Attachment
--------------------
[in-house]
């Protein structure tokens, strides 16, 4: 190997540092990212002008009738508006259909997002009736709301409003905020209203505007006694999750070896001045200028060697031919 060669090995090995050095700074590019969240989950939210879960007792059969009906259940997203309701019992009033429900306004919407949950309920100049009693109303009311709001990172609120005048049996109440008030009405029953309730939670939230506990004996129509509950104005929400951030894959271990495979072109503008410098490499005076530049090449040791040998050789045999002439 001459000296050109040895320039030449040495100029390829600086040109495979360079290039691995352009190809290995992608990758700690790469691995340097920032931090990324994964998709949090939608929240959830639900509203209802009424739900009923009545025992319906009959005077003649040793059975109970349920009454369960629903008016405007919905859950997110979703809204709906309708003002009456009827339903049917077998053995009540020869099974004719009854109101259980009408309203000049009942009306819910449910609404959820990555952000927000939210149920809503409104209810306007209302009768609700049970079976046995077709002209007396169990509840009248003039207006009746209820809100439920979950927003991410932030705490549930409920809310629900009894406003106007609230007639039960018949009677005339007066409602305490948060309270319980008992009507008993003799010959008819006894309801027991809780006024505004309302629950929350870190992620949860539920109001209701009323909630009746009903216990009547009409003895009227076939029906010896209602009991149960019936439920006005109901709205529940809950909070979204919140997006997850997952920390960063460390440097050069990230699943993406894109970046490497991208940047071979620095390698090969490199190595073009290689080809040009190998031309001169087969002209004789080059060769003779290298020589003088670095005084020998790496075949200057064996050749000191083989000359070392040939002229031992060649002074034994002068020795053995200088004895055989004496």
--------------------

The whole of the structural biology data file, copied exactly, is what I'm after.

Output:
[in-house]
């Protein structure tokens, strides 16, 4: 190997540092990212002008009738508006259909997002009736709301409003905020209203505007006694999750070896001045200028060697031919 060669090995090995050095700074590019969240989950939210879960007792059969009906259940997203309701019992009033429900306004919407949950309920100049009693109303009311709001990172609120005048049996109440008030009405029953309730939670939230506990004996129509509950104005929400951030894959271990495979072109503008410098490499005076530049090449040791040998050789045999002439 001459000296050109040895320039030449040495100029390829600086040109495979360079290039691995352009190809290995992608990758700690790469691995340097920032931090990324994964998709949090939608929240959830639900509203209802009424739900009923009545025992319906009959005077003649040793059975109970349920009454369960629903008016405007919905859950997110979703809204709906309708003002009456009827339903049917077998053995009540020869099974004719009854109101259980009408309203000049009942009306819910449910609404959820990555952000927000939210149920809503409104209810306007209302009768609700049970079976046995077709002209007396169990509840009248003039207006009746209820809100439920979950927003991410932030705490549930409920809310629900009894406003106007609230007639039960018949009677005339007066409602305490948060309270319980008992009507008993003799010959008819006894309801027991809780006024505004309302629950929350870190992620949860539920109001209701009323909630009746009903216990009547009409003895009227076939029906010896209602009991149960019936439920006005109901709205529940809950909070979204919140997006997850997952920390960063460390440097050069990230699943993406894109970046490497991208940047071979620095390698090969490199190595073009290689080809040009190998031309001169087969002209004789080059060769003779290298020589003088670095005084020998790496075949200057064996050749000191083989000359070392040939002229031992060649002074034994002068020795053995200088004895055989004496």